One of the most common questions posed to members of Grub Street’s restaurant advice board editorial team is where to have a big group dinner. (We get the question at least twice a week.) And since even we are no strangers to the feeling of a looming birthday and no reservation, we decided to preemptively tackle the topic by rounding up some of our favorite restaurants for eating en masse (or at least with a dozen or so close friends). So, before you ask, here you go — and do let us know any favorites of your own in the comments.
Jonathan Waxman’s cozy eatery isn’t just suited for date night — it’s good for parties of a dozen, which can dine in a private dining room, or better yet, at the chef’s table in the kitchen (which seats up to fourteen). The restaurant has set menu options available for group dining.
Details: There are two seatings a night (6:30 p.m. and 9:30 p.m.) for each table, with a $65 prix fixe per person; full info here.
The Brooklyn Heights favorite has a fourteen-seat table that can be earmarked for events. Choose from three- or four-course fixed-price, seasonally changing menus with dishes like sourdough pappardelle with sweet corn, smoked cippolinis, and pesto served family-style.
Details: Take a look at the restaurant’s handy online events kit for more information.
The kitschy Polynesian décor at this downtown standby spells party before you even sit down. A sprawling Cantonese menu is tasty and cheap, and drinks are strong, which all adds up to a good time. There are also several reservable downstairs karaoke rooms, if that’s your speed.
Details: Call to make reservations for parties of six or more; karaoke rooms have a minimum spend that varies depending on the number of people.
The pleasures of gathering friends for dinner are often nearly obliterated by the headache of sorting out the check. At Fette Sau, not only are the wooden tables long, the barbecue killer, and the bourbon selection deep, but the order-at-the-counter format means the meal won’t end in blows when someone objects to subsidizing the resident lush’s booze bill.
Details: You can really just show up, but know that prime dining times will likely have a line.
Speaking of barbecue restaurants where you can dodge the hassle of splitting checks, Hill Country is another great option. And there’s no need to go elsewhere for entertainment: Most nights, you can head to the basement for honky-tonk tunes after dinner.
Details: Call for reservations.
Gabe Thompson and Joe Campanale’s biggest restaurant is their best for accommodating groups. Reserve the wine cellar, which holds up to fourteen, or if you really have tons of friends, there’s the mezzanine llevel, which can accommodate a party of 50.
Details: Visit l’Artusi’s website for more information.
Korea Town is a good bet, in general, for affordable meals with large numbers of friends, and we can vouch for Mandangsui, which has many long tables equipped for grill-your-own Korean barbecue.
Details: Reservations are a good idea, especially for Friday and Saturday nights; call the restaurant.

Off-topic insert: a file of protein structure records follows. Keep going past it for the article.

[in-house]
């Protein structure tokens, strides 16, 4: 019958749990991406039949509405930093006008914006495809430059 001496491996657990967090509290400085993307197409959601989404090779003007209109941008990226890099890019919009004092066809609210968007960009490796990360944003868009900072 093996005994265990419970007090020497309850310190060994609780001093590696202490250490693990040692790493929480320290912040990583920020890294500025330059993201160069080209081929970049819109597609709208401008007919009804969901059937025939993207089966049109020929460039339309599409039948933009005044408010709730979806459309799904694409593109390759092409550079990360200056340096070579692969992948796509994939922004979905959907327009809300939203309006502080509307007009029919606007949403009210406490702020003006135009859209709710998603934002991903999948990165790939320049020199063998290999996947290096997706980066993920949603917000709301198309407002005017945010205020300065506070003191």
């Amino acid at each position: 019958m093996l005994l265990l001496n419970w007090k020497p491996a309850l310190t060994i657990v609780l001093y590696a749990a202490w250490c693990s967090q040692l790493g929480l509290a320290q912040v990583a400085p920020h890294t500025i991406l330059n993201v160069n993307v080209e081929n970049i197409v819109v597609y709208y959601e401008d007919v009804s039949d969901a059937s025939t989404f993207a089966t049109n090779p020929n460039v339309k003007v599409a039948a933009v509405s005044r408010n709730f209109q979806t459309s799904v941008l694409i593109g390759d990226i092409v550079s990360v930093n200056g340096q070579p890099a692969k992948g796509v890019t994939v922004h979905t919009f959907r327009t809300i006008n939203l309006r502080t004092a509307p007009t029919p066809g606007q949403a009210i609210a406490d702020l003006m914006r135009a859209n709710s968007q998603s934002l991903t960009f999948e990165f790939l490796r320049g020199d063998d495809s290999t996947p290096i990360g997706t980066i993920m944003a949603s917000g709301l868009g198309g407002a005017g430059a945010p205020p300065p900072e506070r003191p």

Beef seven ways has been axed, but the restaurant now offers a chicken and/or lamb with rice meal for large-format dining. Fowl is fried and lamb shoulder is smoked; order one or both, and the whole shebang arrives with pita, rice, and various accoutrements and sides. (And as you’ve probably heard, Momofuku’s other group dinners include fried chicken at Noodle Bar and Bo Ssam or rotisserie duck at Ssäm Bar.)
Details: Hit up momofuku.com for more information and to make reservations.
Doyers Street’s fashionable and festive Mexican lair already screams soirée, from the dressed-up staff to the feathered sconces. Luckily, there’s a table that seats sixteen, with a $50-per-person prix fixe food menu.
Details: Call or e-mail firstname.lastname@example.org for reservations.
If you don’t want to put your friends on the hook for an expensive meal, consider the Randolph’s pubby spinoff. The bar-food menu (chicken wings, burgers) is well priced, with some surprisingly healthy options, including corn off the cob and a kale and grain salad.
Details: Groups of up to fourteen can choose a 7 p.m. or 9:30 p.m. seating; no fee.
Why bother with dinner then dancing when you could get down in the middle of dinner, to a klezmer band no less. Maybe it’s the bottles of vodka on ice in the center of the table, but Sammy’s is always a party, and the Romanian-style steak is reliably tasty. If you’re not celebrating anything in particular, fête vicariously through other people’s birthdays and anniversaries.
Details: Call for reservations.
Seamus Mullen’s excellent Spanish taverna is a tough door. In fact, those who hate waiting might find their best option is to go with a posse, since the restaurant only takes reservations for groups of six to twelve. A $55 menu includes a chef’s choice of tapas and shareable dishes, which hopefully includes quail-egg cojonudos and a few things fired in the wood-burning oven.
Details: More information can be found here.